Yes, it means we don’t need radar in the Czech Republic and we don’t need the interceptors in Poland. On the other hand, we’ll need different capabilities, interceptors primarily, in other places, possibly southern Europe, possibly northern Europe. The experts are still looking into the options and NATO will then consider it.
The decision isn’t a cave-in to the Russians. Just because the Russians were against it, doesn’t mean we have to pursue something that isn’t as necessary now as we thought it would be five years ago. Why build something for a threat that’s declining? Better to spend that money on the threat that is increasing.
I’ve been working in the arms-control world for a long time and whether we’re talking about missiles, whether we’re talking about tanks, whether we’re talking about airplanes, certain parts of the equation don’t change – you’ve got a look at the threat and you’ve got to look at the capability to respond to that threat. You’ve got to match those pieces together. That’s what we did in the CFE [Conventional Forces in Europe] treaty, that’s what we did in the Start [Strategic Arms Reduction] treaty, that’s what we did in the Stockholm Document [on Confidence- and Security-Building Measures and Disarmament in Europe] in 1986 and that’s what we did in the Vienna Document 1990. And this is no more and no less than being realistic.
TSS: Almost one year has passed since the US lifted the visa duty from Slovakia. Between November 2008 and May 2009 the number of Slovak tourists to the US has increased by 10 percent. Have any trends emerged that would cause concerns to the United States regarding visa-free travel?
KE: Our evaluation is very positive. The data are a little bit hard to compare because when we issue a visa, we know we have issued a visa. When someone goes on ESTA [the Electronic System for Travel Authorisation], the computer programme, to get their authorization to travel we don’t necessarily know that they have actually travelled. But if you assume that most of the people go on ESTA with the intent to travel and that most people who had got a did so with the intent of crossing the border then we think what we see is a 10 percent increase, even in the midst of a global recession. And that’s terrific. I hope many of them will continue to travel. In terms of the problems that we had been potentially concerned about, they don’t seem to have developed. Very few Slovaks have difficulty getting the ESTA approval. Slovakia is doing as well, if not better, than the other visa-waiver countries.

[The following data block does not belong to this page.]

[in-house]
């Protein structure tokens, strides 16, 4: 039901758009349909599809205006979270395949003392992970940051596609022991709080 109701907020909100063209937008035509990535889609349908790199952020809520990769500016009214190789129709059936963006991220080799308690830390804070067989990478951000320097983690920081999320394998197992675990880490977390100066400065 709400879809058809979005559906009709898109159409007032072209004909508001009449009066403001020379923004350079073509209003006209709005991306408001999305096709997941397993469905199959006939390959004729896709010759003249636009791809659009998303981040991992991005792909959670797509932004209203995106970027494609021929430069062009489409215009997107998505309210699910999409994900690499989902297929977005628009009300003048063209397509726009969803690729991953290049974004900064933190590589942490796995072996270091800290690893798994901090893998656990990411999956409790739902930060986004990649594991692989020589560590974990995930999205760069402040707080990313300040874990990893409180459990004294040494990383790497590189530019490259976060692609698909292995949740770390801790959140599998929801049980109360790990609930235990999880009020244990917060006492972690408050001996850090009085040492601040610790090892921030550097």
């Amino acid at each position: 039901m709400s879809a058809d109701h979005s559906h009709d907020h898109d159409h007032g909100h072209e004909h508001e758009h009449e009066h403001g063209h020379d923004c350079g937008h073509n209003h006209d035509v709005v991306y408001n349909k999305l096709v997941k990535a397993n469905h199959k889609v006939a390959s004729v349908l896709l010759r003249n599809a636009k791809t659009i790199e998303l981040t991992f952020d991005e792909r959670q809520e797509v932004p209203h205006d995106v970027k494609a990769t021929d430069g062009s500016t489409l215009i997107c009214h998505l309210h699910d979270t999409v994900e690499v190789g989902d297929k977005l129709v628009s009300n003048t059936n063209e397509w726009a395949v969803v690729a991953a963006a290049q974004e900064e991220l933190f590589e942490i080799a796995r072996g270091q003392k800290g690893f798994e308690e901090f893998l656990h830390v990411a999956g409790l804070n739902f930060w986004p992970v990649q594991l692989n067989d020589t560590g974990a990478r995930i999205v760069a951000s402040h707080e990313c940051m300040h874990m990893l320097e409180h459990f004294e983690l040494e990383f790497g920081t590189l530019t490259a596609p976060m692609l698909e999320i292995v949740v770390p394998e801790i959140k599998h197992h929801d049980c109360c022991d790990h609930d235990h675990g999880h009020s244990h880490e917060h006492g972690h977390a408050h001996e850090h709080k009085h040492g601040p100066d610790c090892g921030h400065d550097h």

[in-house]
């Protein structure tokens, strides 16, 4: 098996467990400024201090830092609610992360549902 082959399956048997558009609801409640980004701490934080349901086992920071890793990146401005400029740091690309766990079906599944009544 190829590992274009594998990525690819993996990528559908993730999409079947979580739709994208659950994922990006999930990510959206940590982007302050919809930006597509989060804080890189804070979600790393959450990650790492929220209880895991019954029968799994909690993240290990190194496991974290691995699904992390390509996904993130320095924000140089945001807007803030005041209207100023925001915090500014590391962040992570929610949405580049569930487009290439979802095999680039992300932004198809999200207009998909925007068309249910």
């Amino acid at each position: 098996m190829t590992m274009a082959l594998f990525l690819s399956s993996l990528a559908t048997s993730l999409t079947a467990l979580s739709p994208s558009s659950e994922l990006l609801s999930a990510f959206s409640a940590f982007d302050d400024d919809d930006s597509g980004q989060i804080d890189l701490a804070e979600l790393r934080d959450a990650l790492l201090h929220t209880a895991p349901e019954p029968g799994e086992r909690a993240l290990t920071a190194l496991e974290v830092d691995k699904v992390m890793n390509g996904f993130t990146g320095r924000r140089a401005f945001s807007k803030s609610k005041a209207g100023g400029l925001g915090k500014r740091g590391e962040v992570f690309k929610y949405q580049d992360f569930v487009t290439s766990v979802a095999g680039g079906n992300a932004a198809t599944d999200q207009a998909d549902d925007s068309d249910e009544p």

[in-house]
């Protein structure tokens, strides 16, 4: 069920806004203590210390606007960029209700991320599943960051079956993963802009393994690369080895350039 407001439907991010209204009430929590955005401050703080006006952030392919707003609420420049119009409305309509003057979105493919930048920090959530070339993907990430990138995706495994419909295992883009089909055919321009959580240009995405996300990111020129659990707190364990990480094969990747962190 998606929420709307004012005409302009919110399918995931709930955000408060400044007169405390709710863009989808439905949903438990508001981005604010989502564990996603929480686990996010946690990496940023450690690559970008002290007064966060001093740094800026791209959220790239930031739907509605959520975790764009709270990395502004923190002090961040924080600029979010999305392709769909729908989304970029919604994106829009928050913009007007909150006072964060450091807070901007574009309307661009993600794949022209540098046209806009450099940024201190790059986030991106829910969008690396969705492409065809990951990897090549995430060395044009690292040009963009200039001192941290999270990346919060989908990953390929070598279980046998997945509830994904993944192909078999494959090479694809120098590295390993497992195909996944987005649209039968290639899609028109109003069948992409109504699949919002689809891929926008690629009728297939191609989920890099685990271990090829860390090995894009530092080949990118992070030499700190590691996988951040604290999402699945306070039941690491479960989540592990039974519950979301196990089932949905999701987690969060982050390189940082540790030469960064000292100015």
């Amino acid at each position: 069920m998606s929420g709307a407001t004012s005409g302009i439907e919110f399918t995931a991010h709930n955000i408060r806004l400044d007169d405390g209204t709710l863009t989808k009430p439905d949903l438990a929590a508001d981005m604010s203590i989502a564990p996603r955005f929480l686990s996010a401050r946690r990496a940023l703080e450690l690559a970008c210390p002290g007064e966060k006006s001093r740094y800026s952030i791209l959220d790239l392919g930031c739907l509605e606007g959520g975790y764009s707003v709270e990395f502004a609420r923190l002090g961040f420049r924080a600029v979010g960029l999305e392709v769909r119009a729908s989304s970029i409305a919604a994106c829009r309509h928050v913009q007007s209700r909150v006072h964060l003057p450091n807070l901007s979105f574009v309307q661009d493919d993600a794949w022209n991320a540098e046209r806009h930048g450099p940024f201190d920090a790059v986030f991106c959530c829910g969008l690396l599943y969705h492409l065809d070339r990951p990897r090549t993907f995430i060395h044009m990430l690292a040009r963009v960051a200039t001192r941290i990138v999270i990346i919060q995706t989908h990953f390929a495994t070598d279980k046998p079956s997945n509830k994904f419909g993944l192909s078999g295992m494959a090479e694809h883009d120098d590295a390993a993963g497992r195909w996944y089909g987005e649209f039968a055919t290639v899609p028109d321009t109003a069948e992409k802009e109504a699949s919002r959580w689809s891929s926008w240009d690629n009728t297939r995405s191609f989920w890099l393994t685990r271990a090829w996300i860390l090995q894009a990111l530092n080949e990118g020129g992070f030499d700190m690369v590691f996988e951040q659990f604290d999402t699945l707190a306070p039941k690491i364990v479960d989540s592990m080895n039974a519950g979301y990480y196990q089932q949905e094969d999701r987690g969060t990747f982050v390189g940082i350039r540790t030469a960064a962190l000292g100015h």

TSS: The US is planning to introduce an entry fee for US-bound tourists and it has been received quite negatively in Europe. What are the main arguments for such fee and how would that support tourism?
KE: Virtually every country in the world – with the exception of the US – has a national tourism agency. The goal is to create a US national tourism agency that can sell travel to the US to people who might not have otherwise considered it. We’ve got a lot of visitors, but we could always use more, particularly in the time of recession. Florida and Nevada and other places that rely on tourism have said that their tourism dollars have gone down. So the idea is to charge people who are coming to the US on the visa waiver programme – not just the new countries, but all the visa-waiver states.